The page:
I was faster than ever because I had run so much over summer. I also associated my anorexia with my success in running, although this was a mistake.
I slowly gained weight my sophomore year, and as I did, my times improved. I began to see my efforts pay off. I was becoming more sociable; I gained back friends I had pushed away. And I started this blog as an effort to track my progress.
Penn Relays with beautiful teammates. April 2011.
Recovery isn't what you would expect, though. It's much more difficult. I wanted it so badly, but it was so difficult to convince myself to backtrack on all of the hard work I had done to lose the weight. My worth was placed in that number on the scale. I couldn't remember life before the number. I was scared to know what I was without ED.

I had much success track season of sophomore year. Spring 2011. I reached goal weight, surpassed it, and continued to get faster. I found happiness. I loved who I was becoming.
SEC Championships. May 2011.
But summer happened. I was alone in Starkville, taking summer classes. Again, eating and running were the only things there for me other than schoolbooks. I began to obsess over the weight I had gained, and I began to restrict again. As a result, binging occurred.

I mostly binged on things that I didn't allow myself on a regular basis. Cookies, peanut butter, crackers, hummus, granola..
The binging was always followed by extreme exercise and restriction.
I remember in particular the consequences of this one binge. I ran 11 miles the morning after, but that wasn't enough. I took a nap after showering from my run, and then I went to the gym at school and stayed for over 4 hours. I biked for an hour, lifted weights, went to spin class, and ran on the treadmill. Not a moment was spent resting. I went home that night to eat an apple (only food for the day), do a workout video, and go to bed.

I hated myself for letting my life spin out of control.

The fall of junior year (2011)was spent in much the same way except I think I got burnt out from the excessive exercise. I began to binge at night to deal with my daily insecurities and problems, but I did not make up for it with exercise like I used to. I also tore my calf muscle around this time, and not running at all was very hard to deal with.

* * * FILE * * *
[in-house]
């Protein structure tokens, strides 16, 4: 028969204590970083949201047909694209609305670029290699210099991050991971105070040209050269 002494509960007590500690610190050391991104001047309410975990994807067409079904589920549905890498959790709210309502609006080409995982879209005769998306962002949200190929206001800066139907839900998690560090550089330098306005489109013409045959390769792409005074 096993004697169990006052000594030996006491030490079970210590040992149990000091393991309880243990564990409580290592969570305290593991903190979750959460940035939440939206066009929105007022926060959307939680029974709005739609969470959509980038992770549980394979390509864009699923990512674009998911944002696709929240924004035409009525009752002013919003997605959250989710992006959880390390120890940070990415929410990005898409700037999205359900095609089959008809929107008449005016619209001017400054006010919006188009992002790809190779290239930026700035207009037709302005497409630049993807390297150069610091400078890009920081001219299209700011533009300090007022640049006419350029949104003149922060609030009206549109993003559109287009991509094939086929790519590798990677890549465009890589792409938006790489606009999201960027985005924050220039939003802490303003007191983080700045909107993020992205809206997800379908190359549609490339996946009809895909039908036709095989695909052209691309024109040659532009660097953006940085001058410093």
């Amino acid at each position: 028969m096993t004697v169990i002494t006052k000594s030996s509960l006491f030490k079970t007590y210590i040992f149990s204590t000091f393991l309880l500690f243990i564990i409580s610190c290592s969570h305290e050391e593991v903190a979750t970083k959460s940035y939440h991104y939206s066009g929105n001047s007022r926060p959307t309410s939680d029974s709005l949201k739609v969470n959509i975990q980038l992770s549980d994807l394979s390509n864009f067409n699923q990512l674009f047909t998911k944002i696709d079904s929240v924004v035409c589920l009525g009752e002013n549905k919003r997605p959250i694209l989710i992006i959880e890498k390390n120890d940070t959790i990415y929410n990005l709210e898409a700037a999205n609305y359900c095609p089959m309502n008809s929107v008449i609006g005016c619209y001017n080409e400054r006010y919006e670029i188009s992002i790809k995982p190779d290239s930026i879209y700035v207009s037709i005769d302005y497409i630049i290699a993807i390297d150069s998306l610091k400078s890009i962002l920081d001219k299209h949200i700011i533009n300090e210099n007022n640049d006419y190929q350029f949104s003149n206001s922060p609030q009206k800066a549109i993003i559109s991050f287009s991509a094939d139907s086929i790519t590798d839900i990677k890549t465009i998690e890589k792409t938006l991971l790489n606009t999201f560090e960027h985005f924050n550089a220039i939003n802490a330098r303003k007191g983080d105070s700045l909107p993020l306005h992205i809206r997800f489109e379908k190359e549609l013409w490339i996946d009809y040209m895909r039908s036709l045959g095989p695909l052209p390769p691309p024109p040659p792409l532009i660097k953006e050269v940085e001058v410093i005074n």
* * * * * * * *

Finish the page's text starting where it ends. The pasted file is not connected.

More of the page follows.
I was plagued with injury after injury this past spring semester (2012). I was just so tired of it all. I hated that I couldn't run, and I hated that I couldn't stop eating. Connor and I broke up, and that change threw me off a bit, too. Ultimately, though, my eating disorder has nothing to do with anyone but me, so Connor's leaving didn't affect it much.
The end of spring semester 2012
Eventually, I recovered from all of my injuries, and I left school for summer in a decent state. I could run. I couldn't wait to get fit again.
The thing is, I had an unrealistic idea of what my summer would be.
Half of me really just wanted to be sick again.
I thought, 'you can do this just for a couple months. Just run all of your mileage, eat <1000 calories a day, and you'll lose the weight and you'll be healthy and fit by fall'.
The other half of me couldn't let myself do this.
'I have been through far too much to go through all of that again', I thought.

Now I have almost caught you up. This summer has been a rollercoaster. But I have been more happy this summer than I have in a long, long time. Since high school I guess.
I have only been super depressed when I think of August 13, the date when I have to return to school. 

You see, every time I tried to get back into running, my eating disorders lingered over me more than ever. I would be out on a run and I would think, 'you can't eat tomorrow. Maybe an apple and a yogurt. That's it.'
Or I would go the opposite way. Thinking that it is almost impossible to get back to my All-American status, I would eat my emotions. That part of my summer has been miserable.

So obviously I have had much to think about this summer in terms of my future running career and my recovery from ED.
I love running, I do. But I lost all the joy that comes along with it last summer.